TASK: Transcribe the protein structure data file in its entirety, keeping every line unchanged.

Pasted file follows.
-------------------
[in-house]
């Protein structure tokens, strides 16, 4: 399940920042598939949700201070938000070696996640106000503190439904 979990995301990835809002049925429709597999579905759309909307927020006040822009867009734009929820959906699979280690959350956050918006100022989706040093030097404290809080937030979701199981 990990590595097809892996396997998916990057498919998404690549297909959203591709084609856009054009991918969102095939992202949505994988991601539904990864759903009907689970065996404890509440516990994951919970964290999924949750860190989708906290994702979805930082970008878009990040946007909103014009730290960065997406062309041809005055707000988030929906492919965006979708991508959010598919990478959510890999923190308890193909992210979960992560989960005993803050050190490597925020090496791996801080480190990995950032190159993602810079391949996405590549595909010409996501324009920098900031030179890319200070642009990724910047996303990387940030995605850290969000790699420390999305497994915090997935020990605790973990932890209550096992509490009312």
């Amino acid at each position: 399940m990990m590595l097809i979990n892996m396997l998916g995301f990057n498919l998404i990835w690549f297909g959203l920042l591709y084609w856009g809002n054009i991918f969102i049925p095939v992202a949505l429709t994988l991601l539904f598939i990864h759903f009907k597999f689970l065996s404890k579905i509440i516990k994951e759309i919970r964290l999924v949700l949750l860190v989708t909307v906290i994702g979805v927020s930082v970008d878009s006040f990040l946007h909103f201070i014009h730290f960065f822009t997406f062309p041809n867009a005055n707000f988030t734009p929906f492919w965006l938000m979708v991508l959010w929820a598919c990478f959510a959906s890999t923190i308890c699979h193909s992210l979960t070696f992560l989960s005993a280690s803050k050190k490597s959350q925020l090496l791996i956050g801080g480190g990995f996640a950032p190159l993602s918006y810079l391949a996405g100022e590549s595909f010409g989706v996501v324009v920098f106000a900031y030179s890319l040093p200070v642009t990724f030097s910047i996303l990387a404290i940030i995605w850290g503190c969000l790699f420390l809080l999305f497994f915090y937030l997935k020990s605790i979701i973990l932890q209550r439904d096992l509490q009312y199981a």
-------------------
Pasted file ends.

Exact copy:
[in-house]
């Protein structure tokens, strides 16, 4: 399940920042598939949700201070938000070696996640106000503190439904 979990995301990835809002049925429709597999579905759309909307927020006040822009867009734009929820959906699979280690959350956050918006100022989706040093030097404290809080937030979701199981 990990590595097809892996396997998916990057498919998404690549297909959203591709084609856009054009991918969102095939992202949505994988991601539904990864759903009907689970065996404890509440516990994951919970964290999924949750860190989708906290994702979805930082970008878009990040946007909103014009730290960065997406062309041809005055707000988030929906492919965006979708991508959010598919990478959510890999923190308890193909992210979960992560989960005993803050050190490597925020090496791996801080480190990995950032190159993602810079391949996405590549595909010409996501324009920098900031030179890319200070642009990724910047996303990387940030995605850290969000790699420390999305497994915090997935020990605790973990932890209550096992509490009312």
């Amino acid at each position: 399940m990990m590595l097809i979990n892996m396997l998916g995301f990057n498919l998404i990835w690549f297909g959203l920042l591709y084609w856009g809002n054009i991918f969102i049925p095939v992202a949505l429709t994988l991601l539904f598939i990864h759903f009907k597999f689970l065996s404890k579905i509440i516990k994951e759309i919970r964290l999924v949700l949750l860190v989708t909307v906290i994702g979805v927020s930082v970008d878009s006040f990040l946007h909103f201070i014009h730290f960065f822009t997406f062309p041809n867009a005055n707000f988030t734009p929906f492919w965006l938000m979708v991508l959010w929820a598919c990478f959510a959906s890999t923190i308890c699979h193909s992210l979960t070696f992560l989960s005993a280690s803050k050190k490597s959350q925020l090496l791996i956050g801080g480190g990995f996640a950032p190159l993602s918006y810079l391949a996405g100022e590549s595909f010409g989706v996501v324009v920098f106000a900031y030179s890319l040093p200070v642009t990724f030097s910047i996303l990387a404290i940030i995605w850290g503190c969000l790699f420390l809080l999305f497994f915090y937030l997935k020990s605790i979701i973990l932890q209550r439904d096992l509490q009312y199981a």